[Don’t] be [your own] judge

What’s your criteria for picking new friends? You surely choose just the cleverest cookies, most beautiful girls and fittest boys, right? You disagree? Well, sure, simply because it doesn’t work that way.

Then why do we judge ourselves such a lot? My hair looks like a mess; gosh, I ate waaaay too much, I didn’t get an A on the test – I’m a failure. Really? Why am I so hard on myself? I always expect myself to be flawless, look fine, be interesting – and then fail to live up to my expectations. No surprise, though, if they are too high.

Would you ever judge this little one for being just average? Being there for you all of the time counts, after all.

Just today I talked to my soon-to-be therapist about how I wasn’t able to accept myself for what I am. And she asked me why I couldn’t ever be content with my achievements. Sure, I finished school with a grade good enough to be accepted to university. My grades are okay now, too. Yet still, I’m not happy because I don’t see these things as achievements. There are many others who do better, study harder, are more talented. But how does comparing myself to them help? It doesn’t suddenly make me smarter or wiser.
And grieving grades I got back in school doesn’t help because I can’t change them anymore now. What I should see is that I got good enough grades though ED’s grip on my brain made studying hard. That there were still others who didn’t pass the Abitur (final tests in secondary school qualifying for university entrance). Yet – from what I can tell (thanks for keeping me updated, Facebook!) – they do fine. They have fun in their jobs or passed the Abitur in the second trial and simply are enjoying life. It doesn’t feel right to take pride from the fact others did “worse” – it doesn’t even feel right to use this word! – than me. My therapist stressed, though, that it was good to be able to do downward comparison.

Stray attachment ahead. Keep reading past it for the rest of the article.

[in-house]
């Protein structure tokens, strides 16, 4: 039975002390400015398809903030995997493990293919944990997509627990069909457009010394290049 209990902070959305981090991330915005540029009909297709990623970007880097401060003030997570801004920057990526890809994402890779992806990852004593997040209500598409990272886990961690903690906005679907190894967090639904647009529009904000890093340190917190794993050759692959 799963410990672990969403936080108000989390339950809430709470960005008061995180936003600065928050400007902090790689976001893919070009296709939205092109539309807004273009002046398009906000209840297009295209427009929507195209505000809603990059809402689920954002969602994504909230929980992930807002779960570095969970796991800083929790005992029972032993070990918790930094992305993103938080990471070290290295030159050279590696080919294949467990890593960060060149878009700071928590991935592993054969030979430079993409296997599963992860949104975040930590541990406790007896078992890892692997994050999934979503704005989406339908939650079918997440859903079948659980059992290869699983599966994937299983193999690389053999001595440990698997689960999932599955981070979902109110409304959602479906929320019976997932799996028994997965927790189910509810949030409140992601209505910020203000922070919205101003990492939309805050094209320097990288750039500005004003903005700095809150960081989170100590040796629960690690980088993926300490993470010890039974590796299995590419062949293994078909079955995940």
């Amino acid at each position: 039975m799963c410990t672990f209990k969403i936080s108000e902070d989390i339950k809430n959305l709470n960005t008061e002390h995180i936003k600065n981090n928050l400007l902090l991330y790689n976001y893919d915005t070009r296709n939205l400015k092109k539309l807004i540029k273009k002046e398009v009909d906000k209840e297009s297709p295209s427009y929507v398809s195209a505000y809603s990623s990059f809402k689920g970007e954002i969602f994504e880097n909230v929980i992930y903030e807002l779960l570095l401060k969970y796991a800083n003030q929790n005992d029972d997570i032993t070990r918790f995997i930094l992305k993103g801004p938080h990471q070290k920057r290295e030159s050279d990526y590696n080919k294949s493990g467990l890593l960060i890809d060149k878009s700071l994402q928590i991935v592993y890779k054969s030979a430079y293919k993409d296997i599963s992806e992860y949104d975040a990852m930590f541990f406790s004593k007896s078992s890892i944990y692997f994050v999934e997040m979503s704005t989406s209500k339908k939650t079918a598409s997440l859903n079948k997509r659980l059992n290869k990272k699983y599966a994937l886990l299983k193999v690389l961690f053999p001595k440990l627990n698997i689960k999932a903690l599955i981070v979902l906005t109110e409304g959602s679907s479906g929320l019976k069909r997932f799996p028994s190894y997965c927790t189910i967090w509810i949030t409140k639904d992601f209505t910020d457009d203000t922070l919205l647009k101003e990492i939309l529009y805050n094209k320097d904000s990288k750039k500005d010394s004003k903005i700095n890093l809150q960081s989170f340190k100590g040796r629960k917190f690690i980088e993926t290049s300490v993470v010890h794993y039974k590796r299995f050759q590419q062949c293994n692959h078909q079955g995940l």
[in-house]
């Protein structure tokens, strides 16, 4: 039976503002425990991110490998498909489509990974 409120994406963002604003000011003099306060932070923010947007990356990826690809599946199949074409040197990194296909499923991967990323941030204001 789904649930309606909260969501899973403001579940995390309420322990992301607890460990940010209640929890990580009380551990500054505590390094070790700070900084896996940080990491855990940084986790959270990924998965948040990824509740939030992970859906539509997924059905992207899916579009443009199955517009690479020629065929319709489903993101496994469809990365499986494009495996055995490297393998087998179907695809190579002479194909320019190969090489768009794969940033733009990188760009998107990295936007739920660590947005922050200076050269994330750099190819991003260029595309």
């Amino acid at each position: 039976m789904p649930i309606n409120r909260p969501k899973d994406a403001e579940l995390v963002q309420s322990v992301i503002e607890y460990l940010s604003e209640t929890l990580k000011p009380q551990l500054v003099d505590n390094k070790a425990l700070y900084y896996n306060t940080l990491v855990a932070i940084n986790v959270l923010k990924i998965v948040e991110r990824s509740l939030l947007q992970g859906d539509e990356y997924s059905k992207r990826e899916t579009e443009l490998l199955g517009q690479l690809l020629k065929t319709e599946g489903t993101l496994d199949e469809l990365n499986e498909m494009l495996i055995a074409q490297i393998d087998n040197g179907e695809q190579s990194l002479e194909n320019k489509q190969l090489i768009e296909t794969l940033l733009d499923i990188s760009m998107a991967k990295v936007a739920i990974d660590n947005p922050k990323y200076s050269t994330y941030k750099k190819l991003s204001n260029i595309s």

Swans don’t mess with perfection – they take the things as they come.

As for my friends: Actually thinking about them made me realize that the majority doesn’t have any extraordinary hobbies. And even those who are seriously talented in certain areas don’t make a big deal about it. One of the friends I can talk to about everything and who understands me truly well had such a hard time at school. She constantly felt stupid for this while she was studying much harder than others. So what? To me, it didn’t matter. I like her for her personality not her grades.

Most of my friends are – and I mean this in the most positive way! – average yet to me truly special. I wouldn’t want to change anything about and aspire to be like them. If I had to name criteria for choosing my friends it’d be these: That I’m able to trust them. To joke around with them and laugh hard. To have a good time with them. Because that’s what counts.

How judgemental are you about yourself? Do you only compare yourself to those who are better than you or do you also see those who aren’t? If you learned to let loose: How did you manage to do so? Advice would be greatly appreciated! For now, I’m going to try and write down at least one thing I like about myself or think I did well every day. It’s baby steps …

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